“I have always loved 5201, and I wanted to get the best resolution out of day exteriors in Santa Fe that I possibly could,” he says. “I have done so much stock manipulation in my career. Here, I wanted to get the optimum fidelity possible from a film stock. I wanted a tree to be a tree. I wanted to see the gradations on stones.”
Libatique went with 5213 in situations where fickle weather made its flexibility more attractive. He also used Kodak Ektachrome 100D 5285 for scenes that depict the main character’s memories. He cross-processed the reversal film to create a striking look that features more saturation and contrast, and surprising colors.
Staying in Control“I know what to expect when cross-processing,” says Libatique. “But there are always happy accidents. That has happened throughout my career. If you are aggressive, you are going to keep discovering things by accident. Frankly, that is something that is lost with digital formats – the organic happy accident that happens because of karma.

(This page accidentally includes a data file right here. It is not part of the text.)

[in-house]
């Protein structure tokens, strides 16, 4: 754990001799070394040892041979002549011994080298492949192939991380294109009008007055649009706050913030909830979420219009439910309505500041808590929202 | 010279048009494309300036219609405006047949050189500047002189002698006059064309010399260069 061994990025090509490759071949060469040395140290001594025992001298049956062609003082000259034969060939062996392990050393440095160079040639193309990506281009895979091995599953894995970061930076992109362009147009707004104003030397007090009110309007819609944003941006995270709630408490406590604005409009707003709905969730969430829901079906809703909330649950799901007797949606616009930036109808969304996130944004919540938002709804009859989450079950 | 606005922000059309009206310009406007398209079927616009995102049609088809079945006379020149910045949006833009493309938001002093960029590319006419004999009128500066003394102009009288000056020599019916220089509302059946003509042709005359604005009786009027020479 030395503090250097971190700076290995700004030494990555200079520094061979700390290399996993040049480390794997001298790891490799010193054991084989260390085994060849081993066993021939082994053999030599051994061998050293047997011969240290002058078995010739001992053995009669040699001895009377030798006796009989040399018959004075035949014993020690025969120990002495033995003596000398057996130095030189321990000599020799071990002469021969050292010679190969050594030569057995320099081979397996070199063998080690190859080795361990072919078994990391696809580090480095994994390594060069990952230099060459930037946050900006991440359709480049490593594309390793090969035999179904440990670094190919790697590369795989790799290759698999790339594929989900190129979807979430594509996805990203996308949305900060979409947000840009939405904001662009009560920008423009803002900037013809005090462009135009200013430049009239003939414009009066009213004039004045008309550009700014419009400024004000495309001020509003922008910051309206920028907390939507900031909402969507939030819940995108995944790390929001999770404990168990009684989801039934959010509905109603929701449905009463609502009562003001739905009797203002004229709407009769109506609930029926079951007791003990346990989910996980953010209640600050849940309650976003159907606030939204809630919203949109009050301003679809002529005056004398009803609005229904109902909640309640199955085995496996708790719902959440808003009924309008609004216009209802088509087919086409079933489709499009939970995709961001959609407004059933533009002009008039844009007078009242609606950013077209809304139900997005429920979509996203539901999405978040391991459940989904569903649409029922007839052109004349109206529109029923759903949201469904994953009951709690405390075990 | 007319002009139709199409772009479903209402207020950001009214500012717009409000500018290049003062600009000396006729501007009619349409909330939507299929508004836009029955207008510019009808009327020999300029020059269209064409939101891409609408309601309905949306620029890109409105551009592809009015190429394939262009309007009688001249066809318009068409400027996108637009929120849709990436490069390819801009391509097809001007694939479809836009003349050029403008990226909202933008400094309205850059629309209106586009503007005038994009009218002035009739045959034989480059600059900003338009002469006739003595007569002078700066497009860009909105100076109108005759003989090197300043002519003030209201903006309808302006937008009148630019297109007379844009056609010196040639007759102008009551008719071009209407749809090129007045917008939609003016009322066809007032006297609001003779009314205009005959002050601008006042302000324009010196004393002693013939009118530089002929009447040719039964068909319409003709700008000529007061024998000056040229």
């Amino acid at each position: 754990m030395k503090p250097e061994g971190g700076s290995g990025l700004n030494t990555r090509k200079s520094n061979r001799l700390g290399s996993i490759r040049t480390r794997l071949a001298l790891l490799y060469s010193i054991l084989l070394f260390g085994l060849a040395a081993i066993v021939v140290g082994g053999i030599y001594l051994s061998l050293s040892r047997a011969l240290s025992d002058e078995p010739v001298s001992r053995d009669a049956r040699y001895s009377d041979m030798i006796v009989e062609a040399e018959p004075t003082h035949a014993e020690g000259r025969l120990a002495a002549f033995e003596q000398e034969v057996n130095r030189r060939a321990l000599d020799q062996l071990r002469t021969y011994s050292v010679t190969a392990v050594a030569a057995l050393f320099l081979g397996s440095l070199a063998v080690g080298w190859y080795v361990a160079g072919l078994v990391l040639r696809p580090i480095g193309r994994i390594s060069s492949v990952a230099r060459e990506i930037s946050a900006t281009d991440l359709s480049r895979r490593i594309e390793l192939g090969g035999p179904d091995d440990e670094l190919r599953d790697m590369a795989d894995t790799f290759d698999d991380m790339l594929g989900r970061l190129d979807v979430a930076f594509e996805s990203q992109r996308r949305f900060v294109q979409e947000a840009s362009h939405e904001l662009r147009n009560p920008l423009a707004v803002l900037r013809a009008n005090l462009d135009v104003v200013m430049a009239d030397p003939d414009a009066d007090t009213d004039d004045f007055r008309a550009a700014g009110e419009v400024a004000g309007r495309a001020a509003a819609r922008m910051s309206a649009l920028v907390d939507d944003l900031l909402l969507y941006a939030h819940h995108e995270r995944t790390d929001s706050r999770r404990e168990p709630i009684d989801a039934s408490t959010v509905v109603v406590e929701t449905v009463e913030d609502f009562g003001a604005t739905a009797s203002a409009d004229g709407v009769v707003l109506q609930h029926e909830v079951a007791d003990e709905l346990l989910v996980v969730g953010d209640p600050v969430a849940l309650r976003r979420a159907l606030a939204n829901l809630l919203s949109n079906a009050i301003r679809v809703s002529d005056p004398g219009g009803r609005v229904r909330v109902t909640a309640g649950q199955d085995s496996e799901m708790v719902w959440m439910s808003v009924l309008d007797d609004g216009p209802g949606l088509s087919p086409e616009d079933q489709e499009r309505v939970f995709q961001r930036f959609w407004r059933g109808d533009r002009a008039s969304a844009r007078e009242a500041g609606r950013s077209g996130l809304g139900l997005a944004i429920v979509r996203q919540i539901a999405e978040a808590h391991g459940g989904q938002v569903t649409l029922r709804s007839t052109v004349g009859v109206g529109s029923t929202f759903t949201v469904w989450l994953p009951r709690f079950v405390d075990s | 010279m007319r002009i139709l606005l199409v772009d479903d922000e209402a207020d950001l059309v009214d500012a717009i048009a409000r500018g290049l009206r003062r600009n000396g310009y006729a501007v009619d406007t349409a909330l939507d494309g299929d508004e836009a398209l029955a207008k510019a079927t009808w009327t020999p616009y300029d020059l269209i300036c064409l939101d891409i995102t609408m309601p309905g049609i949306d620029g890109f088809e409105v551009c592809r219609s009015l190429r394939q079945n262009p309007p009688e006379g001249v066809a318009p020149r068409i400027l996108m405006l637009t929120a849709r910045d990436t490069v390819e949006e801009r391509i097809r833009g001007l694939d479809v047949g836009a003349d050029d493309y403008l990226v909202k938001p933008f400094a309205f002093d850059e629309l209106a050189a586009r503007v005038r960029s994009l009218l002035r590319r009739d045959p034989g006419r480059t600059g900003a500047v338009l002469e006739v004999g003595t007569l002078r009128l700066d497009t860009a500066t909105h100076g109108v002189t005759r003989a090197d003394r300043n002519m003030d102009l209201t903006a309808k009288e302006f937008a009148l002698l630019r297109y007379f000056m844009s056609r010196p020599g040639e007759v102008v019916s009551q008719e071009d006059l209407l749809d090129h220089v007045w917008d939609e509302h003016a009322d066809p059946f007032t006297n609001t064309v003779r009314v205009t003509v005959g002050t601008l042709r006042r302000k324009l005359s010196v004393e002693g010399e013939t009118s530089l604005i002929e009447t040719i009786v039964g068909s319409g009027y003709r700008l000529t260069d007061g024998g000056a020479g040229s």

“That may sound ridiculous, but making a film is such a creative venture,” he continues. “To actually come up with good ideas, and then apply those ideas to technical knowledge, and then execute those ideas – and then something happens that is weird. And that weird thing becomes magical. That doesn’t happen in digital. When you’re trying to get a look out of digital, it often ends up looking manipulated.”
The digital intermediate was done at Efilm with colorist Steve Scott, whom he cites as a key collaborator. Libatique was pleased with the results, and he says his role is to insist on maximum image quality all the way through to print. “I don’t use the DI as an opportunity to explore,” he says. “We shoot films with precision, with intent. I’ve already explored when I was thinking about how to shoot the movie. I have already made all the choices. The DI is a great tool, and I don’t want to disparage it in any way. But I have a love/hate relationship with it. Those of us who remember what film is meant to look like need to monitor the situation, and demand the best.”